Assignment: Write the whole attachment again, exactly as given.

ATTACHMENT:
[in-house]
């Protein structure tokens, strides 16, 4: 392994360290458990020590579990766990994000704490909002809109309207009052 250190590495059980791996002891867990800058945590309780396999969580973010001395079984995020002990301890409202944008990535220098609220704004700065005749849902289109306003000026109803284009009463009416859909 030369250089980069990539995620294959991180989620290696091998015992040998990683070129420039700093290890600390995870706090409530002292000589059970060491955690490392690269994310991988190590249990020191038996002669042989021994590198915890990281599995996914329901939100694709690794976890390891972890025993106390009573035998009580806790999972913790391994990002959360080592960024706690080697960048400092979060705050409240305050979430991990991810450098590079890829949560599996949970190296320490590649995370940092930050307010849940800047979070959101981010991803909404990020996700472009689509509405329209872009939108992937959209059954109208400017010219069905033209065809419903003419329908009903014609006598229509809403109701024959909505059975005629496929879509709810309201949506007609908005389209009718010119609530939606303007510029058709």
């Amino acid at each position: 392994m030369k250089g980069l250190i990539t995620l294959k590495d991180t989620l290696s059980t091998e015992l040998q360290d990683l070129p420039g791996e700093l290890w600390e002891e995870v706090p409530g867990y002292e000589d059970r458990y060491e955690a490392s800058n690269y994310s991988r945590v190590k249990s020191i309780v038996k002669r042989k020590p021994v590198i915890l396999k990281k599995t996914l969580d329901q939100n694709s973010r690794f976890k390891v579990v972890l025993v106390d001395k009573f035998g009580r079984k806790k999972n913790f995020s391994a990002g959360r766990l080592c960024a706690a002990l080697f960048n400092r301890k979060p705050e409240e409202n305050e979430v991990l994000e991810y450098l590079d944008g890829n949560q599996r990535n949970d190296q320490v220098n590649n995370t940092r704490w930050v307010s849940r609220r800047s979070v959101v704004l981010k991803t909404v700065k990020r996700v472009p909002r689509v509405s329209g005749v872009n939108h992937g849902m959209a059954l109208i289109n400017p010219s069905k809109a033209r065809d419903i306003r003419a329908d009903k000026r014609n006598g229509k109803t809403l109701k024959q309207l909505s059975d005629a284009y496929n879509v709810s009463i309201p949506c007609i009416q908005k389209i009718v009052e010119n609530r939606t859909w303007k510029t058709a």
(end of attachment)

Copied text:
[in-house]
């Protein structure tokens, strides 16, 4: 392994360290458990020590579990766990994000704490909002809109309207009052 250190590495059980791996002891867990800058945590309780396999969580973010001395079984995020002990301890409202944008990535220098609220704004700065005749849902289109306003000026109803284009009463009416859909 030369250089980069990539995620294959991180989620290696091998015992040998990683070129420039700093290890600390995870706090409530002292000589059970060491955690490392690269994310991988190590249990020191038996002669042989021994590198915890990281599995996914329901939100694709690794976890390891972890025993106390009573035998009580806790999972913790391994990002959360080592960024706690080697960048400092979060705050409240305050979430991990991810450098590079890829949560599996949970190296320490590649995370940092930050307010849940800047979070959101981010991803909404990020996700472009689509509405329209872009939108992937959209059954109208400017010219069905033209065809419903003419329908009903014609006598229509809403109701024959909505059975005629496929879509709810309201949506007609908005389209009718010119609530939606303007510029058709």
């Amino acid at each position: 392994m030369k250089g980069l250190i990539t995620l294959k590495d991180t989620l290696s059980t091998e015992l040998q360290d990683l070129p420039g791996e700093l290890w600390e002891e995870v706090p409530g867990y002292e000589d059970r458990y060491e955690a490392s800058n690269y994310s991988r945590v190590k249990s020191i309780v038996k002669r042989k020590p021994v590198i915890l396999k990281k599995t996914l969580d329901q939100n694709s973010r690794f976890k390891v579990v972890l025993v106390d001395k009573f035998g009580r079984k806790k999972n913790f995020s391994a990002g959360r766990l080592c960024a706690a002990l080697f960048n400092r301890k979060p705050e409240e409202n305050e979430v991990l994000e991810y450098l590079d944008g890829n949560q599996r990535n949970d190296q320490v220098n590649n995370t940092r704490w930050v307010s849940r609220r800047s979070v959101v704004l981010k991803t909404v700065k990020r996700v472009p909002r689509v509405s329209g005749v872009n939108h992937g849902m959209a059954l109208i289109n400017p010219s069905k809109a033209r065809d419903i306003r003419a329908d009903k000026r014609n006598g229509k109803t809403l109701k024959q309207l909505s059975d005629a284009y496929n879509v709810s009463i309201p949506c007609i009416q908005k389209i009718v009052e010119n609530r939606t859909w303007k510029t058709a």